Starch Biosynthesis in E.coli

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In plants, green algae, and cyanobacteria, the most important storage molecule is starch. It has a huge quarternary structure consisting of 30% amylose and 70% amylopectin subunits. Compared to its counterpart in animals and bacteria, glycogen, starch is less branched. Nevertheless, this seemingly unimportant change makes it of paramount importance in a variety of industrial areas including but not limited to papermaking, oil exploration, and hydrogen production. More significantly, starch, as a carbon resource for secondary generation fuel, is promising for the future of bioenergy.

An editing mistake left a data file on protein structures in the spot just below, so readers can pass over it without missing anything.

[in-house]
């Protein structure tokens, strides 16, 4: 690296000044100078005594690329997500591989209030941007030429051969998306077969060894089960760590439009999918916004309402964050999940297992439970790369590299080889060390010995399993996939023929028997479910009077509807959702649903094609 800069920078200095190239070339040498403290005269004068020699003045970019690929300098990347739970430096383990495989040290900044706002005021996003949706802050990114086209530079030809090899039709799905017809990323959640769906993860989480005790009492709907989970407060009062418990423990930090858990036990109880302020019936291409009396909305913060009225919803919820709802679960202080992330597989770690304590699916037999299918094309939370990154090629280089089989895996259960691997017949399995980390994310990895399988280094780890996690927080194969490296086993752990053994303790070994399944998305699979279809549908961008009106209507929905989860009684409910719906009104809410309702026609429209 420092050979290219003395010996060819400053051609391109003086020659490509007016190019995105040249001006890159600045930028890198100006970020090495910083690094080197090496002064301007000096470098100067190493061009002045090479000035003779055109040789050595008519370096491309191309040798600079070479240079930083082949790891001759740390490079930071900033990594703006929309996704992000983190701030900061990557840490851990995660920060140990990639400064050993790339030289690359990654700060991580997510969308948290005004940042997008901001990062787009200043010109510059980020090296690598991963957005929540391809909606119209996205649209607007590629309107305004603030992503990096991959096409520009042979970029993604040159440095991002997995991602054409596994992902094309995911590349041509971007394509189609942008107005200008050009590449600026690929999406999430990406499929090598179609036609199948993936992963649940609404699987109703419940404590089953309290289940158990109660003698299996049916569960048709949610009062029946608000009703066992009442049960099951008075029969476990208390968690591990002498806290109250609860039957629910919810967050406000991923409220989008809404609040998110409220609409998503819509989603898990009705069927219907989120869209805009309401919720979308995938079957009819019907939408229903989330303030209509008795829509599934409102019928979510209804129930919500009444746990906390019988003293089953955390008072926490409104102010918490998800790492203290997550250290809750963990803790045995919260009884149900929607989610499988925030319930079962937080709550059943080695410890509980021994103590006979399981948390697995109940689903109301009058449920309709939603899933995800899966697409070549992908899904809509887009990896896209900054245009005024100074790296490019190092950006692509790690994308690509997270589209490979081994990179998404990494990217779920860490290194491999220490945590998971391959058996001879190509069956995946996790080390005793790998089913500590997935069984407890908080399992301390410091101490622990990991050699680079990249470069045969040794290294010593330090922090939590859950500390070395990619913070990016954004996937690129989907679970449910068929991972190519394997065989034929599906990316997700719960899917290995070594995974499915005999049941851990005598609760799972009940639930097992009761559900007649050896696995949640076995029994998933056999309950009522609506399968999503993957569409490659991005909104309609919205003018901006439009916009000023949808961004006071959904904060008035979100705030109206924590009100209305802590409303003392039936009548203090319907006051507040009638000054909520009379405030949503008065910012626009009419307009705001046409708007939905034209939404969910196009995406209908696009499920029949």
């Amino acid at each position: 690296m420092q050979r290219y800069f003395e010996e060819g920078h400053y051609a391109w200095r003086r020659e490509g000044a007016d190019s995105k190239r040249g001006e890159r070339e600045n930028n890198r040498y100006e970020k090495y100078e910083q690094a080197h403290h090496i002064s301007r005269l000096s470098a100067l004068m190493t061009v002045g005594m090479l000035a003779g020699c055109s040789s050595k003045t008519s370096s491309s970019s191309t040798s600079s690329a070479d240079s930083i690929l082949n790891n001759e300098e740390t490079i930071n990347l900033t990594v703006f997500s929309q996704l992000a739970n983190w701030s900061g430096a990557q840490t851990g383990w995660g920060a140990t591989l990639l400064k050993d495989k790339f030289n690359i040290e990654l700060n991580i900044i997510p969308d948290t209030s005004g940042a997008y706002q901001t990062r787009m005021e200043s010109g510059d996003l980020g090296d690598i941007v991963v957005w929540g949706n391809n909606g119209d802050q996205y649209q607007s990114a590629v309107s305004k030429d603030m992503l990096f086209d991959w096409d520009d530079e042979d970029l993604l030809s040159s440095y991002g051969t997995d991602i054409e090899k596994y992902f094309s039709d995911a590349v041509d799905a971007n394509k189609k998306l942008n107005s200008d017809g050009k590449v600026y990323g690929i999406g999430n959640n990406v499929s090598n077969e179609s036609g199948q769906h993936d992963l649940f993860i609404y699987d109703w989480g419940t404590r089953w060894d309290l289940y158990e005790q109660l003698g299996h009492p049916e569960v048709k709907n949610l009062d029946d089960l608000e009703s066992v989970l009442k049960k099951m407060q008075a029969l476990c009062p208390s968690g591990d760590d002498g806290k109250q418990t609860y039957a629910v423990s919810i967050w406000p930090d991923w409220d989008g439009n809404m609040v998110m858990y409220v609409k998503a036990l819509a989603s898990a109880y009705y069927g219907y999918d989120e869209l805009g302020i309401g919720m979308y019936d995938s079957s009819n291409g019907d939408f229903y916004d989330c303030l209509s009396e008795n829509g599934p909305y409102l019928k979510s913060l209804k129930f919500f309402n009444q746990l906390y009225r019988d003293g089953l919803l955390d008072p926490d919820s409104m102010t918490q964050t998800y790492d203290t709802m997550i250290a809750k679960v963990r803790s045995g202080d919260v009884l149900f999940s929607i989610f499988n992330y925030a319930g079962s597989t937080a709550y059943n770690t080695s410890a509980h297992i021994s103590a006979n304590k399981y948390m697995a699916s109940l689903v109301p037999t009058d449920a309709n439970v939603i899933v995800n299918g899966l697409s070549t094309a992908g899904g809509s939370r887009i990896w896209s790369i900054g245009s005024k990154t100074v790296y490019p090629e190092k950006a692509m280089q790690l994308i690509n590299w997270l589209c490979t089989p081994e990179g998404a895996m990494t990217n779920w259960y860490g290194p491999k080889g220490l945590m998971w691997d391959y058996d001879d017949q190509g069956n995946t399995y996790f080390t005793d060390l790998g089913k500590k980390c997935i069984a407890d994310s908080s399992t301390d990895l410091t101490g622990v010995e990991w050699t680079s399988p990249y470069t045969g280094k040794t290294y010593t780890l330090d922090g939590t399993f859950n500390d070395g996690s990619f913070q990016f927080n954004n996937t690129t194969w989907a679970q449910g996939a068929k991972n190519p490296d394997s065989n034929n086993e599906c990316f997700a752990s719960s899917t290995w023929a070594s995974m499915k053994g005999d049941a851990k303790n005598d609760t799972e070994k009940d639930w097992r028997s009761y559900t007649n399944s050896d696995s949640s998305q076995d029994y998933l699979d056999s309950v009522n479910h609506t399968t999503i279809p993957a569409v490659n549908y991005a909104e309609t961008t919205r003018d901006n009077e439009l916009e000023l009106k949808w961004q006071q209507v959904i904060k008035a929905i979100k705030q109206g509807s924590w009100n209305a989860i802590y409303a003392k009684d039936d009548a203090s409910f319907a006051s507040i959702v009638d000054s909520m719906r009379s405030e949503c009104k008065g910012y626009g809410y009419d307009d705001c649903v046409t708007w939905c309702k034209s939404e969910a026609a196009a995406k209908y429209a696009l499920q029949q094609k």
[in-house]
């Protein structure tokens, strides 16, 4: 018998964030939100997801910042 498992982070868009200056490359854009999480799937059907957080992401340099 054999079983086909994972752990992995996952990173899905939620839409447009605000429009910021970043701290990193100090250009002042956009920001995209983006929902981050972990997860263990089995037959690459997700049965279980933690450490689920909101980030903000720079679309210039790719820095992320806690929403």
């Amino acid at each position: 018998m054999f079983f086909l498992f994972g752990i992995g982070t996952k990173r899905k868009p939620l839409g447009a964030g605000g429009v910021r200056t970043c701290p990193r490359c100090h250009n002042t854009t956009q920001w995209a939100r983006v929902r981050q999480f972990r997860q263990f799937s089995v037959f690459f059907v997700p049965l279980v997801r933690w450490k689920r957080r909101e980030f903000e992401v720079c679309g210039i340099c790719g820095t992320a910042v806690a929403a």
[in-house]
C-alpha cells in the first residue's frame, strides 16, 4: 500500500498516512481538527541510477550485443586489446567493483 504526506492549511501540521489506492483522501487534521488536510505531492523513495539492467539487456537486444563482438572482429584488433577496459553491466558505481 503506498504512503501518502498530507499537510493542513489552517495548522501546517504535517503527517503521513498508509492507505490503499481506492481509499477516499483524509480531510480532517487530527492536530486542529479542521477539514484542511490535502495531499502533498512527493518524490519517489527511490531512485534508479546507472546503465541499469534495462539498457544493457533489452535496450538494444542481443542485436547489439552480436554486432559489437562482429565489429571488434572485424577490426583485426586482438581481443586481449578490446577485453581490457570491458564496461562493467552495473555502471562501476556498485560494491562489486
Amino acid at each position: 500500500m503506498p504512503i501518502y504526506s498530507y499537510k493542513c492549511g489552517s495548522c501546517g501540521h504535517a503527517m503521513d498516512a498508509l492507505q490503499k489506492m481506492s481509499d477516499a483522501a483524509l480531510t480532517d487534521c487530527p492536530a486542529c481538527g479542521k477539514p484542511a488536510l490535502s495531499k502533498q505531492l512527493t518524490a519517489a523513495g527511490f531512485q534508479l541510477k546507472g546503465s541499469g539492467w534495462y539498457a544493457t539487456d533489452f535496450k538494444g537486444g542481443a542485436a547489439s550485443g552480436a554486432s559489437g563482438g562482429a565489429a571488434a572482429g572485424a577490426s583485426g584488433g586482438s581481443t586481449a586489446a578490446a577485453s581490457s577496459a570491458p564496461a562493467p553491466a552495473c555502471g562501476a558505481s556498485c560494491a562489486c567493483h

Today’s research focuses on improving starch yield in plants by transfering ADPglucose pyrophosphorylase of E.coli to plants. Since starch in plants can also be used as a food source, it occurred to us that it is a better idea to use recombinant E.coli for purposes of bioenergy.

Thus, we aim to make recombinant E.coli which produces starch instead of glycogen. In order to do this, we need to replace glycogen production genes in E.coli by starch production genes of Zea mays (corn).